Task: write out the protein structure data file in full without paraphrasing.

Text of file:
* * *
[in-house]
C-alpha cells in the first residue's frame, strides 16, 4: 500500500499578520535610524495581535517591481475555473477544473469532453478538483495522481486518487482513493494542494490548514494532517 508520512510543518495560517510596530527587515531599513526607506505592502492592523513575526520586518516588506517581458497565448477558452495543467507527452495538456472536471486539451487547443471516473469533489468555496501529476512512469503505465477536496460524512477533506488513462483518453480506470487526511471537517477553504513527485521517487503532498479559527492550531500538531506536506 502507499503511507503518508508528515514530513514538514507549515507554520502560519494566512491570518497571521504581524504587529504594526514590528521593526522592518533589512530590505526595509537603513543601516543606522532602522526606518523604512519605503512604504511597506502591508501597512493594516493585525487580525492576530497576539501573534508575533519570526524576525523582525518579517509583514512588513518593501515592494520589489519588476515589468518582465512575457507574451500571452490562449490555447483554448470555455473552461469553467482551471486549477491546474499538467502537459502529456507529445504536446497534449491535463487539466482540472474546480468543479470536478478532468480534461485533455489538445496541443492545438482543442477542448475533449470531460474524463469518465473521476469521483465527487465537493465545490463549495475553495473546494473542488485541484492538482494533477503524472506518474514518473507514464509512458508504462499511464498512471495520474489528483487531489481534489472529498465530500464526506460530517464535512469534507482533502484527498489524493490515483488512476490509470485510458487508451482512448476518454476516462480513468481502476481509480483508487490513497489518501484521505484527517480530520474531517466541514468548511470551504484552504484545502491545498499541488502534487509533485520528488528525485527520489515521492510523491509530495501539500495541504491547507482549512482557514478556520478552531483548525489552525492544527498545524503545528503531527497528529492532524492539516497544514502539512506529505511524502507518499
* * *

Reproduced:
[in-house]
C-alpha cells in the first residue's frame, strides 16, 4: 500500500499578520535610524495581535517591481475555473477544473469532453478538483495522481486518487482513493494542494490548514494532517 508520512510543518495560517510596530527587515531599513526607506505592502492592523513575526520586518516588506517581458497565448477558452495543467507527452495538456472536471486539451487547443471516473469533489468555496501529476512512469503505465477536496460524512477533506488513462483518453480506470487526511471537517477553504513527485521517487503532498479559527492550531500538531506536506 502507499503511507503518508508528515514530513514538514507549515507554520502560519494566512491570518497571521504581524504587529504594526514590528521593526522592518533589512530590505526595509537603513543601516543606522532602522526606518523604512519605503512604504511597506502591508501597512493594516493585525487580525492576530497576539501573534508575533519570526524576525523582525518579517509583514512588513518593501515592494520589489519588476515589468518582465512575457507574451500571452490562449490555447483554448470555455473552461469553467482551471486549477491546474499538467502537459502529456507529445504536446497534449491535463487539466482540472474546480468543479470536478478532468480534461485533455489538445496541443492545438482543442477542448475533449470531460474524463469518465473521476469521483465527487465537493465545490463549495475553495473546494473542488485541484492538482494533477503524472506518474514518473507514464509512458508504462499511464498512471495520474489528483487531489481534489472529498465530500464526506460530517464535512469534507482533502484527498489524493490515483488512476490509470485510458487508451482512448476518454476516462480513468481502476481509480483508487490513497489518501484521505484527517480530520474531517466541514468548511470551504484552504484545502491545498499541488502534487509533485520528488528525485527520489515521492510523491509530495501539500495541504491547507482549512482557514478556520478552531483548525489552525492544527498545524503545528503531527497528529492532524492539516497544514502539512506529505511524502507518499